At debate, focus is on Herman Cain, Rick Perry - CBS News 8 - San Diego, CA News Station - KFMB Channel 8

At debate, focus is on Herman Cain, Rick Perry

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Republican presidential candidates businessman Herman Cain, left, and former Utah Gov. Jon Huntsman, get together prior to a debate Thursday, Sept. 22, 2011, in Orlando, Fla. (AP Photo/John Raoux) Republican presidential candidates businessman Herman Cain, left, and former Utah Gov. Jon Huntsman, get together prior to a debate Thursday, Sept. 22, 2011, in Orlando, Fla. (AP Photo/John Raoux)

LAS VEGAS, Nevada (AP) — Republican presidential hopefuls were preparing for their latest debate Tuesday night at a Las Vegas casino, with eyes on businessman Herman Cain who has surged to the top of polls in the far-from-decided race.

Cain, the former Godfather's Pizza chief executive, has never held public office, but he's built up a following among conservative activists as a radio talk show host and motivational speaker.

He has been facing more scrutiny as his poll numbers have jumped to put him in a dead heat with the presumed front-runner, former Massachusetts Gov. Mitt Romney. And Cain is ahead of Texas Gov. Rick Perry, who also has conservative support but has stumbled in earlier debates.

All are vying for the Republican nomination to challenge Democratic President Barack Obama in 2012, and many undecided voters have been watching the debates to evaluate the candidates.

Much of the focus Tuesday will be on Cain's catchy "9-9-9" tax overhaul plan which he's made the centerpiece of his campaign. The plan would scrap the current tax code and replace it with a 9 percent tax on personal income and corporations as well as a new 9 percent national sales tax.

Now that he's in the national spotlight, Cain has already had to apologize for comments he made over the weekend calling for an electric fence along the southern border with Mexico.

At a campaign stop Monday in Arizona, Cain appeared with Maricopa County Sheriff Joe Arpaio, an aggressive anti-immigration proponent.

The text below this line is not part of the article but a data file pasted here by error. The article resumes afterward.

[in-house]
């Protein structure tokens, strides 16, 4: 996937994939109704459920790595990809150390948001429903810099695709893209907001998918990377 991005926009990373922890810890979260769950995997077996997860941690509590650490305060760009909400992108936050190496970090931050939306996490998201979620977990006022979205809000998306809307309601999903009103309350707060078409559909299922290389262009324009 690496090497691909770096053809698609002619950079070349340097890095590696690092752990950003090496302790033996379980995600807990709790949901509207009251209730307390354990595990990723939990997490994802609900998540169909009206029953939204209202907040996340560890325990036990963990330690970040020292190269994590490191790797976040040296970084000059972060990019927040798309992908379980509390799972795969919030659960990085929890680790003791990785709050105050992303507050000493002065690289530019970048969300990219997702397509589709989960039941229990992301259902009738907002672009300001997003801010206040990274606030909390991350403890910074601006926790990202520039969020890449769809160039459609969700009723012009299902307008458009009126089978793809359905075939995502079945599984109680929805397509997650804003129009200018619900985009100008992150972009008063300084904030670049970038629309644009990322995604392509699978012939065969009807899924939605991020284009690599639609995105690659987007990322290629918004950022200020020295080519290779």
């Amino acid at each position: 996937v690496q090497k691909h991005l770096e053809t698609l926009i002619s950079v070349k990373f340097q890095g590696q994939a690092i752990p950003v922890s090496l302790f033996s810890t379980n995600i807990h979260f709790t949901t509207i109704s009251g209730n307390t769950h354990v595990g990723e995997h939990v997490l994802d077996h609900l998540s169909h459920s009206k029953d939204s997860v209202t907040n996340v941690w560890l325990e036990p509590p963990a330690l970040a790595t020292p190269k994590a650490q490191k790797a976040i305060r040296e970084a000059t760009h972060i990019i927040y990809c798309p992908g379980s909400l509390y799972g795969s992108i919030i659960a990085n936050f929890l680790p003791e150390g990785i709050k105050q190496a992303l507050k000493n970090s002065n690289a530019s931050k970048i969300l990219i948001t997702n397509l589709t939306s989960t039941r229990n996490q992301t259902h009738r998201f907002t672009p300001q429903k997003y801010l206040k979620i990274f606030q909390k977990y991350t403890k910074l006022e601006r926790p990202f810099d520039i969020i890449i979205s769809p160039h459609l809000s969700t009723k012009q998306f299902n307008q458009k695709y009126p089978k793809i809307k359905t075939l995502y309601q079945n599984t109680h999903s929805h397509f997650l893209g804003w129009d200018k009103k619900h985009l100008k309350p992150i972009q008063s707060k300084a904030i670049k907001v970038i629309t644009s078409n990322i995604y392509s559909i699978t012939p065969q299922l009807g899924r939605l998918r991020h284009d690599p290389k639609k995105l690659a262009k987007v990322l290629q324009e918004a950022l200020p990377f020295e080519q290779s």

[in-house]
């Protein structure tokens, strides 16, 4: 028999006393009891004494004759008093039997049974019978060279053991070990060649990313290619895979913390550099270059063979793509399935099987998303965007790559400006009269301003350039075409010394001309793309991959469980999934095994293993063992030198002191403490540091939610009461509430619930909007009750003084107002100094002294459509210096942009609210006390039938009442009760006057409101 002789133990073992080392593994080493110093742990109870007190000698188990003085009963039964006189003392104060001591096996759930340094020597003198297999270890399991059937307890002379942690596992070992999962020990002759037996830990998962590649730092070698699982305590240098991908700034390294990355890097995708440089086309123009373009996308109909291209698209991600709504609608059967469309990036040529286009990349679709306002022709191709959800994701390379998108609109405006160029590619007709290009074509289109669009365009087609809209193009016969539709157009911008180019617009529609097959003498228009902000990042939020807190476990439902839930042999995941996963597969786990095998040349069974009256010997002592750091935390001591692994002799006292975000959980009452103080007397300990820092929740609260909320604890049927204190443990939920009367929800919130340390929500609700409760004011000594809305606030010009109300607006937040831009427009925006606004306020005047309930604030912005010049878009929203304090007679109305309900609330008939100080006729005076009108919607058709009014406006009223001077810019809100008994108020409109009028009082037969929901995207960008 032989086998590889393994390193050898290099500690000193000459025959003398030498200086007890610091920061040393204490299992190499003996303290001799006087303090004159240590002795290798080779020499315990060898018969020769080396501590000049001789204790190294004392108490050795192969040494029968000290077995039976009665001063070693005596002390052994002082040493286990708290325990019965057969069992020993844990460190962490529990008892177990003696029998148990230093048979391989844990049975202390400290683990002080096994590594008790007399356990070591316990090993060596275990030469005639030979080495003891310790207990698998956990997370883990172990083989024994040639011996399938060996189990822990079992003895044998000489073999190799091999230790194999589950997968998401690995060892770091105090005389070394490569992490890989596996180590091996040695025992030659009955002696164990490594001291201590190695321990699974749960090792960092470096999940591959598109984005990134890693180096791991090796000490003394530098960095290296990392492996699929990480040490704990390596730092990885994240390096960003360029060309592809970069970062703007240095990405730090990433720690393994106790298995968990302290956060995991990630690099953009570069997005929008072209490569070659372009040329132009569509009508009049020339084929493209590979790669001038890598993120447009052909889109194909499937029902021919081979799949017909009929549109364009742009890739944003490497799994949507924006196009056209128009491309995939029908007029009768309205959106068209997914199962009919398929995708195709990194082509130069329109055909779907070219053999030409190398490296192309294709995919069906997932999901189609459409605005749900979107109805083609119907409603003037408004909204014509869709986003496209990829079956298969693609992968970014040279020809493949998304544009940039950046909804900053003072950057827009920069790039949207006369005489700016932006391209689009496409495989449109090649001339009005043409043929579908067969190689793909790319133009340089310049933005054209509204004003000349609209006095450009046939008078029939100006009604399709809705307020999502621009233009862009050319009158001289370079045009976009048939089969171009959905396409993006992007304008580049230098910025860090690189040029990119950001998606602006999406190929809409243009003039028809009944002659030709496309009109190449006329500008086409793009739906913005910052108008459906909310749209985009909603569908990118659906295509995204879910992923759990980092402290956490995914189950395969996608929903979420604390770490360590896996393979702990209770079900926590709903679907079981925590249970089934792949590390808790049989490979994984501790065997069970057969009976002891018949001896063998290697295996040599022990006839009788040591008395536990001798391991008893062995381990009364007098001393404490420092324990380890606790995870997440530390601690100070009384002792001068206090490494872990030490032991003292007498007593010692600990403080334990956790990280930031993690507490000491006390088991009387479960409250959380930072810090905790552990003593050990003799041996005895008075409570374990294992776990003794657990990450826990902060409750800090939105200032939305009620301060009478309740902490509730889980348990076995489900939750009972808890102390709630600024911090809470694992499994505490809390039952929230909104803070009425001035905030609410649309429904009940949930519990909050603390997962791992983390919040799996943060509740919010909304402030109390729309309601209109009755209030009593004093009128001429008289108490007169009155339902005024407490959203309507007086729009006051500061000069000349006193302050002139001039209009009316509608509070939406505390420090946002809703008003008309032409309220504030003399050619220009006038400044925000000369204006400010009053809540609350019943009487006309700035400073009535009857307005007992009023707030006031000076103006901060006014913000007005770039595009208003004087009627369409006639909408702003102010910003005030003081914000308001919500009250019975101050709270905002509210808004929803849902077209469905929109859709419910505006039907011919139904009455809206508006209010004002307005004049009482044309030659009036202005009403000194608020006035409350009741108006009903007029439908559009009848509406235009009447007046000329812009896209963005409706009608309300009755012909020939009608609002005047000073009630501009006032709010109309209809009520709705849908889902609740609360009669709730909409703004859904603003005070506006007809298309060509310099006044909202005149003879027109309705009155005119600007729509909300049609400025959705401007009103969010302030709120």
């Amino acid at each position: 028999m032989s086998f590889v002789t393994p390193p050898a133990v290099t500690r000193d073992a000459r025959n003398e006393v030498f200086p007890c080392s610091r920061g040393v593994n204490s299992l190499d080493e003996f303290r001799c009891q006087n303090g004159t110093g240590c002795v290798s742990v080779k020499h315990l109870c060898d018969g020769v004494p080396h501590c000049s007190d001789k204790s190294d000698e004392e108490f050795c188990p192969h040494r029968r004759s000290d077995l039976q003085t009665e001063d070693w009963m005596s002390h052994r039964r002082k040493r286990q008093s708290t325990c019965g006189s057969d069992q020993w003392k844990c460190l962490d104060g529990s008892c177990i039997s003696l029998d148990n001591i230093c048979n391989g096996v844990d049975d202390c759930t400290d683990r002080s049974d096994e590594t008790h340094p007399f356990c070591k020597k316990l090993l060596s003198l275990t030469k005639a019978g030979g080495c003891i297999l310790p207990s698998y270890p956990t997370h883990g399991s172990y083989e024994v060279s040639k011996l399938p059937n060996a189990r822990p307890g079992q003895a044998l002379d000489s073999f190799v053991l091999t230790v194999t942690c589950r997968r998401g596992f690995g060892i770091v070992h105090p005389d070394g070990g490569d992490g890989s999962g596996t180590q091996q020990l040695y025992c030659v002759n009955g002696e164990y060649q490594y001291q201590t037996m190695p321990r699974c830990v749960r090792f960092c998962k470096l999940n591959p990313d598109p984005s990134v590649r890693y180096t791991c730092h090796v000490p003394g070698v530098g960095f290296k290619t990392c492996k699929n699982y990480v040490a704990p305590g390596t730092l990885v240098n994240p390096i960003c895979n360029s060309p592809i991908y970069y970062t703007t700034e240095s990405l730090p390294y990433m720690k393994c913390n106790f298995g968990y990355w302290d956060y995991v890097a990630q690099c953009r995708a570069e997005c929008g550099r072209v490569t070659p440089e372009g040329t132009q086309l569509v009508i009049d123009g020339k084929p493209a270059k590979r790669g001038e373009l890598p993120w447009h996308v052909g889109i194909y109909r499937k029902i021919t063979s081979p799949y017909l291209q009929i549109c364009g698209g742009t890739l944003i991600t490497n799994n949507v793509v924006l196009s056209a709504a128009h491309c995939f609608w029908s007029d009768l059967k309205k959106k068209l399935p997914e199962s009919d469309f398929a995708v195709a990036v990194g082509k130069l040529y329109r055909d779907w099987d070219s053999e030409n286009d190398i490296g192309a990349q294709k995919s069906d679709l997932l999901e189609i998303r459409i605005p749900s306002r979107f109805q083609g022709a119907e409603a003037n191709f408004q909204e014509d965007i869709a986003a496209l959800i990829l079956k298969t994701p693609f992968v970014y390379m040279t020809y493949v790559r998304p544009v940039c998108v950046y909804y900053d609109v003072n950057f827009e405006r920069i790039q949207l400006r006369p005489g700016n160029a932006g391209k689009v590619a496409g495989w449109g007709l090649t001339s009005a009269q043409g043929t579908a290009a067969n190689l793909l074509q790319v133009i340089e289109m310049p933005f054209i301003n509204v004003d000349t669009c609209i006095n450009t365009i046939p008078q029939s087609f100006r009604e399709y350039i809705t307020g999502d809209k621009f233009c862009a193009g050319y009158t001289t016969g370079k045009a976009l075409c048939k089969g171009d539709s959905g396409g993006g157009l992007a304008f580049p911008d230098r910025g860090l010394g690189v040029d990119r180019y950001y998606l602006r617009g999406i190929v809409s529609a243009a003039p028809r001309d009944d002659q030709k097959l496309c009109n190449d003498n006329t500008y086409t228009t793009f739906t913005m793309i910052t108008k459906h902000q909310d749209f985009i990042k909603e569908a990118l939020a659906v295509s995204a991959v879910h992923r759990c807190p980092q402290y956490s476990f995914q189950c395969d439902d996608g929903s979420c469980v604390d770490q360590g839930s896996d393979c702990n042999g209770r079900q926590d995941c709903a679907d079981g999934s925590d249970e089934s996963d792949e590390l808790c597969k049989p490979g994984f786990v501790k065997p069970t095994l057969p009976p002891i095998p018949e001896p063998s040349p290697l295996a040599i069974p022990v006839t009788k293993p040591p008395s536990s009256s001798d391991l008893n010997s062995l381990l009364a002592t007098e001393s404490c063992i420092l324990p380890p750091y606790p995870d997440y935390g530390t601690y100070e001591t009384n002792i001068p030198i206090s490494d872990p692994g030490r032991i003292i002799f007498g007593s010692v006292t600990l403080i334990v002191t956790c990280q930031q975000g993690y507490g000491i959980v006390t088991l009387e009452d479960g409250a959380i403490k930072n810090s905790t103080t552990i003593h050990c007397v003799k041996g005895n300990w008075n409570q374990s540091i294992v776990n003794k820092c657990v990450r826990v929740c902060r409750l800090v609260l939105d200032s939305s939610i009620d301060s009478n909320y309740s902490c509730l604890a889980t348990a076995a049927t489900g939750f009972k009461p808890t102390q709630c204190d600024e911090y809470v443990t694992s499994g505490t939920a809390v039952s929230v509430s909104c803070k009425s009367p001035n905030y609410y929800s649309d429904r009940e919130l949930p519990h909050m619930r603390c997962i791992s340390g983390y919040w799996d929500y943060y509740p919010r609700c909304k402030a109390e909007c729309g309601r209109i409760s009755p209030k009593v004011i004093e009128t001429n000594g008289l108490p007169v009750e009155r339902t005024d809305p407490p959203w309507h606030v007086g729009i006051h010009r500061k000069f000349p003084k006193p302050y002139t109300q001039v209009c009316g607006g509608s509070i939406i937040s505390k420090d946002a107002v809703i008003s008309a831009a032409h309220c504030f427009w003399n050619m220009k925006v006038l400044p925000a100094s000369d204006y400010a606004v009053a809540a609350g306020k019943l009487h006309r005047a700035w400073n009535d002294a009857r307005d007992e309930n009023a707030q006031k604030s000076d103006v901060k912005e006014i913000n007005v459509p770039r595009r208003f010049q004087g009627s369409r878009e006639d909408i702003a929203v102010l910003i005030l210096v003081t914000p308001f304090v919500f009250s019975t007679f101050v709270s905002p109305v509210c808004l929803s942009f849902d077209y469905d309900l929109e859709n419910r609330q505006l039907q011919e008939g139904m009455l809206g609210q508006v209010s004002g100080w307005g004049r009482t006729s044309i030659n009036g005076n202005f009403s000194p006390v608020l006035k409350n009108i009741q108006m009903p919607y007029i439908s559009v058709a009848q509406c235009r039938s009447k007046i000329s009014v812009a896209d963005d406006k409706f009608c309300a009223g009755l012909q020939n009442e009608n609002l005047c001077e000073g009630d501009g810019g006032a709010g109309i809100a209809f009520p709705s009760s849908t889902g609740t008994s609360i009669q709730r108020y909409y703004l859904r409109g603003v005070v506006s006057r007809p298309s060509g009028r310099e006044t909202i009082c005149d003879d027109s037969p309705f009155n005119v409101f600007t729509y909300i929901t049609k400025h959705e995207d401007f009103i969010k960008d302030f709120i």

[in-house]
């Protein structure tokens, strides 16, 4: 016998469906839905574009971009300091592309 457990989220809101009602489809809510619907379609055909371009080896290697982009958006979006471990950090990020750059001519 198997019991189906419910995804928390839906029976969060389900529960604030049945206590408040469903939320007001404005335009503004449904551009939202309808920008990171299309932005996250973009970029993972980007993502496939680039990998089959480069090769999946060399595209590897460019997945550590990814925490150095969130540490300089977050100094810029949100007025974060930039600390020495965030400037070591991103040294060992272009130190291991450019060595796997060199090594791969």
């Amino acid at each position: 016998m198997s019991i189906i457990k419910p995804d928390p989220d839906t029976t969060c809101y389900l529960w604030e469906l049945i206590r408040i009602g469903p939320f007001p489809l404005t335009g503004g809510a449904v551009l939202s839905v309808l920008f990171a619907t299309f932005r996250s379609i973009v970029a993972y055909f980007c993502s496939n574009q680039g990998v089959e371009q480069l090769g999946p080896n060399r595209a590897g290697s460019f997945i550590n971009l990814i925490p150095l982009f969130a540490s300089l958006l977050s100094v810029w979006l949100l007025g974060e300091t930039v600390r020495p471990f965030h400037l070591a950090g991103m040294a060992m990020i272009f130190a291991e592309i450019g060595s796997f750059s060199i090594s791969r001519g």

"It was a joke," Cain said emphatically during a news conference. "I apologize if I offended anyone. Mea culpa, mea culpa, mea culpa."

Cain, who is African-American, told an audience in Tennessee on Saturday that the fence is "going to be electrified. And there is going to be a sign on the other side that says, 'It will kill you.'"

Immigration already has flared on the campaign trail — and contributed to the sinking of another fast-rising Republican candidate. Perry has struggled to explain why he signed a law giving lower in-state tuition breaks to illegal immigrants at Texas universities.

When he first entered the race, Perry was at or near the top of many national polls. He's fallen back since after weak performances in the candidates' debates.

Cain has emerged as the more popular alternative to Romney, who is viewed warily by the party's conservative base for his past support of abortion and gay rights and his championing of a health care reform plan in Massachusetts that was a model in part for President Barack Obama's health care overhaul that Republicans loathe.

In addition to Cain, the others participating in Tuesday's debate at the Venetian Resort Hotel Casino are Romney, Perry, Minnesota Rep. Michele Bachmann, Texas Rep. Ron Paul, former Pennsylvania Sen. Rick Santorum and former House Speaker Newt Gingrich.

Missing is former Utah Gov. Jon Huntsman, who's boycotting the Nevada caucuses in defense of New Hampshire's first-in-the-nation primary.

Nevada has scheduled its contest for Jan. 14, and New Hampshire Republican officials are pressuring Romney and other Republicans to join Huntsman's boycott if Nevada refuses to hold the caucuses later in January.

Obama carried Nevada by a comfortable 12 percentage point margin in 2008 but now is vulnerable in the economically hard-pressed state.

Obama, for his part, has embarked on a campaign style-bus tour through North Carolina and Virginia, mocking congressional Republicans for rejecting his $447 billion jobs bill that combines tax cuts and new spending in an effort to jump start the stagnant economy. Obama won the two traditionally Republican-leaning southern states in 2008 on his campaign's ability to boost turnout among young people and black voters.

In North Carolina, the president directed his most pointed remarks at Senate Republicans, who last week blocked action on the jobs bill.

"Essentially they said 'no' to you," Obama told a supportive crowd outside Asheville. Noting that Republicans will now get a chance to vote on elements of his jobs agenda one by one, he said: "Maybe they just couldn't understand the whole thing all at once. So we're going to break it up into bite-size pieces."

Senate Democrats unveiled the first individual bill taken from Obama's jobs package, which would spend $30 billion to create or save education jobs and $5 billion to do the same for police and firefighters. Republicans are likely to block the bill.

Republicans denounced the bus trip as nothing more than a taxpayer-funded campaign trip through two must-win states to try to bolster Obama's standing for the 2012 election.

Obama's poll numbers are down in both Virginia and North Carolina, languishing in the mid- to low-forties in recent surveys. The numbers mirror his approval ratings nationally.


Associated Press Writers Kasie Hunt in Las Vegas and Cristina Silva in Henderson, Nevada, and Holly Ramer in New Hampshire contributed to this report.

Copyright 2011 The Associated Press.

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